Designing in digital


Sean Dudley

Although the thin line between art and science is often too subtle to detect, golf course architecture has successfully meshed these two worlds into one indistinguishable industry where designers create art forms to meet clients’ briefs. From the initial concept to the final cut, golf course design lies somewhere between creating a sculpture and proving a theorem.

Although the strategy adopted by designers to realise their visions depends entirely on personal taste, it can also define the courses they create. The role technology plays in this process, in particular Computer Aided Design (CAD), is fundamental. Digital surveys, manipulated photography and 3D flythroughs have opened up a whole galaxy of possibilities for golf course designers. But as the computer’s influence widens, what affect will these innovations have on golf course design? It’s not a new phenomenon, in fact it’s been around since the earliest days of golf when courses were shaped with as little disruption to the natural flow of the land as possible. Back then routings were adaptations to the land with little need for detailed planning. When the horse-drawn scraper entered the fray during the early stages of the 20th century, things changed. Land that had previously been deemed unsuitable for golf was readily shaped using horse power rather than elbow grease. This innovation also coincided with the Haskell ball which commanded longer and more sophisticated holes.

As the demand for more intricate designs grew, so the search began for technologies to create more sophisticated plans and visualisations for clients and construction teams. Alister MacKenzie, for example, was one of the first to create clay models to communicate the subtle nuances of his greens to the workers who would fashion them. The advent of golf course resorts with obligatory real estate developments also hastened the move towards greater complexity and, ultimately, CAD.

Today, while some embrace the power of the chip, others are reverting to a stripped-down approach devoid of computerised interventions altogether. There is little middle ground, but what impact will CAD systems and 3D visualisations have on golf course design, and what are the alternatives?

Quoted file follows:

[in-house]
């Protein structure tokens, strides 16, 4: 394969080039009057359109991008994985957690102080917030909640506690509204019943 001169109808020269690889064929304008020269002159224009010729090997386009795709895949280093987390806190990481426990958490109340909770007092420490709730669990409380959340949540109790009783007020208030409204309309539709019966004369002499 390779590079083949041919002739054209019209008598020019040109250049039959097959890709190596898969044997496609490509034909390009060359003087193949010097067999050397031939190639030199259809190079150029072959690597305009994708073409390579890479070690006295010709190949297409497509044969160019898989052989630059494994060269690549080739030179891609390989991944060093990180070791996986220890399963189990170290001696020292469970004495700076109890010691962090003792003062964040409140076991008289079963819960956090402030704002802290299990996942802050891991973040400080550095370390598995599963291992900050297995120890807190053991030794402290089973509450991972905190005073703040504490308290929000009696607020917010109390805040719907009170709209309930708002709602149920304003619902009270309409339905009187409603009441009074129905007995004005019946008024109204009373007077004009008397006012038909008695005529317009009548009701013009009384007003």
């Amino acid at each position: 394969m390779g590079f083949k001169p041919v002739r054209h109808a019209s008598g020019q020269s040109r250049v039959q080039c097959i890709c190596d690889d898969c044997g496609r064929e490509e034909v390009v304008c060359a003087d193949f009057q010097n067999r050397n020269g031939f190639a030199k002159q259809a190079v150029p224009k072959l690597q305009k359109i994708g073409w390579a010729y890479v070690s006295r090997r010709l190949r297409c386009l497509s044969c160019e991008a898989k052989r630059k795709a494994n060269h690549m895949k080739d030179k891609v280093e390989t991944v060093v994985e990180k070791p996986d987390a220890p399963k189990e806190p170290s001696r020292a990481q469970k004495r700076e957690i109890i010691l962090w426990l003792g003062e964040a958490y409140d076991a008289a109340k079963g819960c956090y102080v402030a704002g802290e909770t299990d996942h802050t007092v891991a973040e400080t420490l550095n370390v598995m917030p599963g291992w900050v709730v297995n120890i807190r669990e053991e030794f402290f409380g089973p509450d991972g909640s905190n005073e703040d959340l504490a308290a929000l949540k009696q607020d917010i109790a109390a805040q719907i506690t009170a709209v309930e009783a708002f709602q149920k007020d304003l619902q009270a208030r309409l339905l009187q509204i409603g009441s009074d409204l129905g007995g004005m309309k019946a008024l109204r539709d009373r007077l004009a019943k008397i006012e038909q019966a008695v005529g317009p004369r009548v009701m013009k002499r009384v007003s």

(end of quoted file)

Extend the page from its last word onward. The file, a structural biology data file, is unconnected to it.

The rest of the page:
Few architects would easily dismiss the potential benefits of CAD. If nothing else, the drawings and models emanating from programs such as AutoCAD, Civil3D and McCarthy Taylor Systems’ LSS solution, are convenient and accurate. However, in today’s world of online communication and virtual reality, CAD and its derivatives can offer so much more, as Ken Moodie, principal at Creative Golf Design and vice president of the EIGCA, explains.

“An experienced architect can envisage the hole with just contour information, but there are little things you can improve on by getting it modelled,” he says. “You can get that little bit closer to the perfect design. Some software solutions can be used as tools, but most of our clients can’t read topographic plans so if they want to get a good impression of how a course will look then a fly-through using 3D modelling is the best way. It is expensive so they may use it as a sales and marketing tool for housing developments alongside the golf course but it can more than pay for itself by selling houses or memberships early.”

Currently Moodie uses AutoCAD bunker positioning, and calculating accurate pipe sizes are just some of the advantages of using computer visualisations and design programs. Yet, when it comes to the finer details, such as greens and bunkers, he prefers to sketch by hand. “There are no programs that give you the fluidity of drafting,” he says. “It’s still an artistic process.”

By delivering tangible benefits enjoyed not only by the architect but also the client, computer software has become an integral part of the design process. This dual role means CAD data and aerial photography is often used to generate raw data for visualisations as well as detailed plans. Sean Roche, managing director of Digitech 3D, says this facet is an increasingly important function of design software.

“In golf course architecture, you’re dealing with the general public,” he says, “very few of which understand line drawings. Technical concepts conveyed in a movie format help laypeople understand what they’re getting.” Digitech 3D has developed a process of creating animated computer models from aerial photographs. Originally fashioned for civil engineering projects, it wasn’t long before the mathematical movies caught the eye of golf course architects. But costing up to €30,000 for a model, what do clients get for their money?

“They get peace of mind, because they know exactly what the architect is creating,” he says. “They can ask the architect to change the designs rather than changing things on site. Changes in the field could cost you €60,000, while a change in the office could might only cost a couple of hundred. One architect said that if he had our technology he would have raised a green by a metre, but on site that would have cost too much of money.”